After Recession, More Young Adults Are Living on Street


After Recession, More Young Adults Are Living on Street

SEATTLE — Duane Taylor was studying the humanities in community college and living in his own place when he lost his job in a round of layoffs. Then he found, and lost, a second job. And a third.

Now, with what he calls “lowered standards” and a tenuous new position at a Jack in the Box restaurant, Mr. Taylor, 24, does not make enough to rent an apartment or share one. He sleeps on a mat in a homeless shelter, except when his sister lets him crash on her couch.

“At any time I could lose my job, my security,” said Mr. Taylor, explaining how he was always the last hired and the first fired. “I’d like to be able to support myself. That’s my only goal.”

Across the country, tens of thousands of underemployed and jobless young people, many with college credits or work histories, are struggling to house themselves in the wake of the recession, which has left workers between the ages of 18 and 24 with the highest unemployment rate of all adults.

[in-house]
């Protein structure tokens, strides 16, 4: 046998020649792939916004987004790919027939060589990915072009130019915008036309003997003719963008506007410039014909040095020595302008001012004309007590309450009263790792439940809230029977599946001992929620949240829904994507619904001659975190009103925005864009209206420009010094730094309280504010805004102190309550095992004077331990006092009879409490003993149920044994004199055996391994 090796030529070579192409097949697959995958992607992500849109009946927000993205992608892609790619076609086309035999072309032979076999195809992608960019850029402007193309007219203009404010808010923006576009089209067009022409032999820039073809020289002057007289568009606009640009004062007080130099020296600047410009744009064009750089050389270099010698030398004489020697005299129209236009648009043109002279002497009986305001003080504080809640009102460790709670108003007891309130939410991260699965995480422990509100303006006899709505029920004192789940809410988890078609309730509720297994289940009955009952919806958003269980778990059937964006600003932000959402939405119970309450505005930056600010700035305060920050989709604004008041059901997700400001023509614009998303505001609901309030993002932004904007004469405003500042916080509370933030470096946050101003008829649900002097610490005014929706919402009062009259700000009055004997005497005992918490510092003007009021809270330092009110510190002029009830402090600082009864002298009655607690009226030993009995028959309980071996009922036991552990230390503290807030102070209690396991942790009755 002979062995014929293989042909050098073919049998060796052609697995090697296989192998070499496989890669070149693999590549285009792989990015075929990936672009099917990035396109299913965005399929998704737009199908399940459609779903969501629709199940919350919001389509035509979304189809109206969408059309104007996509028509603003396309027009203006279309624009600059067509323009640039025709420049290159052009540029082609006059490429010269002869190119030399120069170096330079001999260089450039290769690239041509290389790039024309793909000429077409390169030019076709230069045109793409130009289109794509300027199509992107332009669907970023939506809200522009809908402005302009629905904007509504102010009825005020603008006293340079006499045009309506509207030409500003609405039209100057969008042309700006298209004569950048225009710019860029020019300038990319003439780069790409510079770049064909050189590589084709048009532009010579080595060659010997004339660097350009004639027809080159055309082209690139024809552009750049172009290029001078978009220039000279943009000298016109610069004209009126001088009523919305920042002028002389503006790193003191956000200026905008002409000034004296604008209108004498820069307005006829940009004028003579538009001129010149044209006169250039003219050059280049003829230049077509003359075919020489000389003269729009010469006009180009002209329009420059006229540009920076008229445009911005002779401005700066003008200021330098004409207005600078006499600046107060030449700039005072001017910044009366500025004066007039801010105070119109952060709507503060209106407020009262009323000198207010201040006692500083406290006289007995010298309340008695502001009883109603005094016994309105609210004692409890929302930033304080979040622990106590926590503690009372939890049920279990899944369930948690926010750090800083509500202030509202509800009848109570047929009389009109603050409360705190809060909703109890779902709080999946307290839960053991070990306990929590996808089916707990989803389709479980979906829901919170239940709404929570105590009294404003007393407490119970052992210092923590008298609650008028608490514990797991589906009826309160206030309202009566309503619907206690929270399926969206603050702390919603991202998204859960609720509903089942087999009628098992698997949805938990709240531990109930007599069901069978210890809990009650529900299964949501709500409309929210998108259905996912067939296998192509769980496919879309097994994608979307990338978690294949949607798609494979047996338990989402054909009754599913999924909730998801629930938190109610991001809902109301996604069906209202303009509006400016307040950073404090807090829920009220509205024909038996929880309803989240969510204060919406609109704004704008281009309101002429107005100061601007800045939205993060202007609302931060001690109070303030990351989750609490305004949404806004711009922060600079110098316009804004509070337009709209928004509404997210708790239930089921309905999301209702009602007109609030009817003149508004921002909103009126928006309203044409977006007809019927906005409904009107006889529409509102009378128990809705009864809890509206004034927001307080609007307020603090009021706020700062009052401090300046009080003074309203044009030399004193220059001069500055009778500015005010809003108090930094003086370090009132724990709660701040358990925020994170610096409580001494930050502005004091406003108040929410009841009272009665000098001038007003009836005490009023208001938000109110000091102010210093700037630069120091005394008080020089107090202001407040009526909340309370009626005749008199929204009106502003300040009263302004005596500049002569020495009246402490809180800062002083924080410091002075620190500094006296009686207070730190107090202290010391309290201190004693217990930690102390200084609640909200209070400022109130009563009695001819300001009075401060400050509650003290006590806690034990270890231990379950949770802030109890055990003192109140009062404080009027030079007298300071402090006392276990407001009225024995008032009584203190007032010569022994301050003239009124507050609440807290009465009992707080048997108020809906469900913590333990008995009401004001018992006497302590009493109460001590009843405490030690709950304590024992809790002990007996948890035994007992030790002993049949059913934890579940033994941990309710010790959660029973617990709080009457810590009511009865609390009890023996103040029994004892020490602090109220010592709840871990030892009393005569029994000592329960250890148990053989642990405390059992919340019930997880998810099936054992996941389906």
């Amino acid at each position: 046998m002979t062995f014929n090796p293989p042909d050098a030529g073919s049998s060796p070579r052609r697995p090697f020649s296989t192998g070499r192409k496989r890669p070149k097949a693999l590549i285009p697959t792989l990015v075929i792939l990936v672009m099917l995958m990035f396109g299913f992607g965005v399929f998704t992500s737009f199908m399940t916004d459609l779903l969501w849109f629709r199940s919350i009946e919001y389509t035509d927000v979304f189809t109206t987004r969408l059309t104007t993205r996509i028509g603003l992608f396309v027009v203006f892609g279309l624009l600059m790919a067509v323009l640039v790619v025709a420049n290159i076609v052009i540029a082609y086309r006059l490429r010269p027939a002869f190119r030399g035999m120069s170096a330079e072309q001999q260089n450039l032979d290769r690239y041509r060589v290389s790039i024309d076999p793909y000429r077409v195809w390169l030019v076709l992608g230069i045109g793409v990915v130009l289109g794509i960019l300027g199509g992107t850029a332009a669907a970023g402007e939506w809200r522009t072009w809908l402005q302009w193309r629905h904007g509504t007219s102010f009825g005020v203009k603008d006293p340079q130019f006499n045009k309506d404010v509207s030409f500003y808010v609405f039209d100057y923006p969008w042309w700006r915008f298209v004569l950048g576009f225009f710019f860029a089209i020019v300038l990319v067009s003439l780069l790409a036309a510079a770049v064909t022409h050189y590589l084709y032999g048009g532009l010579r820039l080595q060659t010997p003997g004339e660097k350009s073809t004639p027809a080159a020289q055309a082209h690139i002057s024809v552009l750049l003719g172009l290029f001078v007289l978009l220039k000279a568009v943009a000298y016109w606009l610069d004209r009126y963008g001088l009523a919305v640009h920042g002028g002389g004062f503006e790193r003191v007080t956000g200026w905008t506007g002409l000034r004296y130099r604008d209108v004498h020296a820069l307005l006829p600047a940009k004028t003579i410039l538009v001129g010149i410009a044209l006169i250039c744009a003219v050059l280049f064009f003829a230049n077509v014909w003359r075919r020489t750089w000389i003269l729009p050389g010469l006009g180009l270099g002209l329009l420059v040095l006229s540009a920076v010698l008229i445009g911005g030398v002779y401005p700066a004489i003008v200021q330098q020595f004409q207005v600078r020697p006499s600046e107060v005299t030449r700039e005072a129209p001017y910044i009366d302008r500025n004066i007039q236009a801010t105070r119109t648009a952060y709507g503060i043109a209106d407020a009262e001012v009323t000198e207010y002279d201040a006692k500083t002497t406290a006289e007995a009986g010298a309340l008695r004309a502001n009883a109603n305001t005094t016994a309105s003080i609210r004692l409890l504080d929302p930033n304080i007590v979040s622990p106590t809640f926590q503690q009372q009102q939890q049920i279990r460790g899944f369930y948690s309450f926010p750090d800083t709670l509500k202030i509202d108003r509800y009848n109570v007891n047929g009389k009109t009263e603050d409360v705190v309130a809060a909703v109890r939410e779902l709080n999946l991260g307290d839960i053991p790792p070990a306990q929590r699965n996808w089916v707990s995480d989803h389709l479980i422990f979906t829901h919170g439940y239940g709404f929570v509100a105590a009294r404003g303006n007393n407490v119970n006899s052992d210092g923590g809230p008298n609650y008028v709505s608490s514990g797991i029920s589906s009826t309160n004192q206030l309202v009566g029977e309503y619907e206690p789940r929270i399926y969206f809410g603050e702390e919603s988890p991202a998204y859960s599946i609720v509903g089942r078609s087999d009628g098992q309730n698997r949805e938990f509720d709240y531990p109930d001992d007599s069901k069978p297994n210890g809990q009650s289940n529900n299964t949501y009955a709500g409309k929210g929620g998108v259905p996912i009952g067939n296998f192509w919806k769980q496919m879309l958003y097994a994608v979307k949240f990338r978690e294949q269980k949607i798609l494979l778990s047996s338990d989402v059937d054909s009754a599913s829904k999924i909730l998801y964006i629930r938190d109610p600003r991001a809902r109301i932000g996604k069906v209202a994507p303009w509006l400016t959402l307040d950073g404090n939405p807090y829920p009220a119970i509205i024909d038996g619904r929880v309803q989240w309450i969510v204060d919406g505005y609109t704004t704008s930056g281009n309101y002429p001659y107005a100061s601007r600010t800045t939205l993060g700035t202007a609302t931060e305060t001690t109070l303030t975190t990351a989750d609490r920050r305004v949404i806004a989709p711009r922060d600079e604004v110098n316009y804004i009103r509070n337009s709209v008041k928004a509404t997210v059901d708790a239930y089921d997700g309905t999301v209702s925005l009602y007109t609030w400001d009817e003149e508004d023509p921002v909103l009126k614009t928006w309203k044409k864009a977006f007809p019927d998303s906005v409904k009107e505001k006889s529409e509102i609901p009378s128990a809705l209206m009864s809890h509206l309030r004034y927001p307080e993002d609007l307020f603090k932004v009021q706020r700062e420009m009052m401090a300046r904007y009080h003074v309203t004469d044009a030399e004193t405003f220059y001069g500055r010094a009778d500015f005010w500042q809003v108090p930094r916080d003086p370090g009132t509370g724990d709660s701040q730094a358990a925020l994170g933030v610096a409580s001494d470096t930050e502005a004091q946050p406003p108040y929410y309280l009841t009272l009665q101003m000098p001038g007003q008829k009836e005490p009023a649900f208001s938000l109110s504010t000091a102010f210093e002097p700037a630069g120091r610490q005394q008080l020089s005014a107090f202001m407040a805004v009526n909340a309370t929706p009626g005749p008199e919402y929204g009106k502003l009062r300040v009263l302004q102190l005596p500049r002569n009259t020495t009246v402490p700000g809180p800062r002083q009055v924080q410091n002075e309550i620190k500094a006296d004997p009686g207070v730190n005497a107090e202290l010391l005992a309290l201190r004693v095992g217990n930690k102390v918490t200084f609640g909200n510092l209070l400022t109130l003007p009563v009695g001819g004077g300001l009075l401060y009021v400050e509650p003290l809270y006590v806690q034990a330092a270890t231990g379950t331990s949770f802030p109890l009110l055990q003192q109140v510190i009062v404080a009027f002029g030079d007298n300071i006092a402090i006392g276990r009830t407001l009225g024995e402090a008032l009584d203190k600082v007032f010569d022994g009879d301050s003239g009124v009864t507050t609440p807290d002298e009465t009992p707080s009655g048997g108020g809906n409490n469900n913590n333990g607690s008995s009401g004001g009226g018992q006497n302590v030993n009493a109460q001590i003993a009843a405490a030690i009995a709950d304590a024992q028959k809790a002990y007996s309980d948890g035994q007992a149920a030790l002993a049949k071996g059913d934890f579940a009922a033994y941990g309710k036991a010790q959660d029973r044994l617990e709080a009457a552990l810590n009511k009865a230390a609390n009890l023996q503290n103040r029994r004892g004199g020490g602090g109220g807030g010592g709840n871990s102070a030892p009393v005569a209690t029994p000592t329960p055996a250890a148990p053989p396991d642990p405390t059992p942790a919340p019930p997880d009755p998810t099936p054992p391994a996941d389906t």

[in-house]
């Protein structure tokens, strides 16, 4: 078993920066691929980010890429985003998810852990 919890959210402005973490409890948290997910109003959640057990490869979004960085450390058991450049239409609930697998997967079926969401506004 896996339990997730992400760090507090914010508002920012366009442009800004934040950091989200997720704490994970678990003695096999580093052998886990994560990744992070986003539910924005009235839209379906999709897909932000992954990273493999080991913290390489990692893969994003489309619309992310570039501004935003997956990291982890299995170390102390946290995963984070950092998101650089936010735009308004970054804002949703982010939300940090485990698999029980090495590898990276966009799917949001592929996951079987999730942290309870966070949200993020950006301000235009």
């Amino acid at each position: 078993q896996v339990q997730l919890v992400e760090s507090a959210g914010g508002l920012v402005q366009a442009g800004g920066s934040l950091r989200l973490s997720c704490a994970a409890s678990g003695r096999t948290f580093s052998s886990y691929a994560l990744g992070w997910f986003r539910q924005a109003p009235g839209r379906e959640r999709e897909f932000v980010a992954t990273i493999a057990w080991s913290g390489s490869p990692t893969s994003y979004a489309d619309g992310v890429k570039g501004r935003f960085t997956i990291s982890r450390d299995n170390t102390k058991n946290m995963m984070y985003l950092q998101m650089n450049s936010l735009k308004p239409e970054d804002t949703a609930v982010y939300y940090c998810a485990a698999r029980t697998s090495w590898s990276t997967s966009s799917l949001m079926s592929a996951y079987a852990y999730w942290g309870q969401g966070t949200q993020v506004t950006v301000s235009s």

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3 Responses to “After Recession, More Young Adults Are Living on Street”
  1. True so very true.Thank God for family,extended family,and friends,it’s not just the young people it is also the elderly as well.I see it everywhere it truly knows different generations and walks of life no one is exempt.What a tragedy for our young people.

  2. stripes says:

    That’s where a lot of these kids would be if not for their parents. We are all victims of the biggest financial fraud in history. These politicians should be fired and stripped of everything and forced to live within their means with no credit and eat pink slime hamburger meat.

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